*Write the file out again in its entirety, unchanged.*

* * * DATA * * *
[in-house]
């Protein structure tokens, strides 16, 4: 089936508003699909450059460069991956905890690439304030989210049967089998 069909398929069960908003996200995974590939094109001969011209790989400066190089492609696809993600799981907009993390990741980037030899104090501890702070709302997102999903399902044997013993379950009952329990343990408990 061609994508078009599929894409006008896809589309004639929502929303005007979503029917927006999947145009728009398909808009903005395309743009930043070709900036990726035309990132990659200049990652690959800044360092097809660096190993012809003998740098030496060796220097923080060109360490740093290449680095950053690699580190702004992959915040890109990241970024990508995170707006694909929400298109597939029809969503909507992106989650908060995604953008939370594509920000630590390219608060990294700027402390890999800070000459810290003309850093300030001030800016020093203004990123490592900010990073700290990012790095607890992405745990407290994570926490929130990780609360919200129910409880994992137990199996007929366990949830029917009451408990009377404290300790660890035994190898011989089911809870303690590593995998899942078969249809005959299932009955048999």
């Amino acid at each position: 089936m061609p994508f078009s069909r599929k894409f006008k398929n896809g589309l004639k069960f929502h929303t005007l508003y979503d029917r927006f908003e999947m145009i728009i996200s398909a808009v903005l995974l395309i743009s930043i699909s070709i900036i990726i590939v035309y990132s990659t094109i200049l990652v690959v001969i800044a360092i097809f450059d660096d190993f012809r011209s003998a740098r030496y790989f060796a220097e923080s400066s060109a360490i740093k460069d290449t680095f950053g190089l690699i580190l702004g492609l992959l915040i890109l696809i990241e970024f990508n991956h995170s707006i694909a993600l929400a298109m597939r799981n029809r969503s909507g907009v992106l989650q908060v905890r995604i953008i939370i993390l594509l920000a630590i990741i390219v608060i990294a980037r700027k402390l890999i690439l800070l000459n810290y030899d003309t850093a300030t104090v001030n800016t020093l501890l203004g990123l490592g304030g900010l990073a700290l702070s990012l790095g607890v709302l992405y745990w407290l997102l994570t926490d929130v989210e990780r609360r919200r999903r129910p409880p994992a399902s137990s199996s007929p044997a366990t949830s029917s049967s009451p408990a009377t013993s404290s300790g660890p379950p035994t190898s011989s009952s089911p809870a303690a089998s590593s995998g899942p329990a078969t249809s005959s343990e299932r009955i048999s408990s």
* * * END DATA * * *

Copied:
[in-house]
């Protein structure tokens, strides 16, 4: 089936508003699909450059460069991956905890690439304030989210049967089998 069909398929069960908003996200995974590939094109001969011209790989400066190089492609696809993600799981907009993390990741980037030899104090501890702070709302997102999903399902044997013993379950009952329990343990408990 061609994508078009599929894409006008896809589309004639929502929303005007979503029917927006999947145009728009398909808009903005395309743009930043070709900036990726035309990132990659200049990652690959800044360092097809660096190993012809003998740098030496060796220097923080060109360490740093290449680095950053690699580190702004992959915040890109990241970024990508995170707006694909929400298109597939029809969503909507992106989650908060995604953008939370594509920000630590390219608060990294700027402390890999800070000459810290003309850093300030001030800016020093203004990123490592900010990073700290990012790095607890992405745990407290994570926490929130990780609360919200129910409880994992137990199996007929366990949830029917009451408990009377404290300790660890035994190898011989089911809870303690590593995998899942078969249809005959299932009955048999």
């Amino acid at each position: 089936m061609p994508f078009s069909r599929k894409f006008k398929n896809g589309l004639k069960f929502h929303t005007l508003y979503d029917r927006f908003e999947m145009i728009i996200s398909a808009v903005l995974l395309i743009s930043i699909s070709i900036i990726i590939v035309y990132s990659t094109i200049l990652v690959v001969i800044a360092i097809f450059d660096d190993f012809r011209s003998a740098r030496y790989f060796a220097e923080s400066s060109a360490i740093k460069d290449t680095f950053g190089l690699i580190l702004g492609l992959l915040i890109l696809i990241e970024f990508n991956h995170s707006i694909a993600l929400a298109m597939r799981n029809r969503s909507g907009v992106l989650q908060v905890r995604i953008i939370i993390l594509l920000a630590i990741i390219v608060i990294a980037r700027k402390l890999i690439l800070l000459n810290y030899d003309t850093a300030t104090v001030n800016t020093l501890l203004g990123l490592g304030g900010l990073a700290l702070s990012l790095g607890v709302l992405y745990w407290l997102l994570t926490d929130v989210e990780r609360r919200r999903r129910p409880p994992a399902s137990s199996s007929p044997a366990t949830s029917s049967s009451p408990a009377t013993s404290s300790g660890p379950p035994t190898s011989s009952s089911p809870a303690a089998s590593s995998g899942p329990a078969t249809s005959s343990e299932r009955i048999s408990s």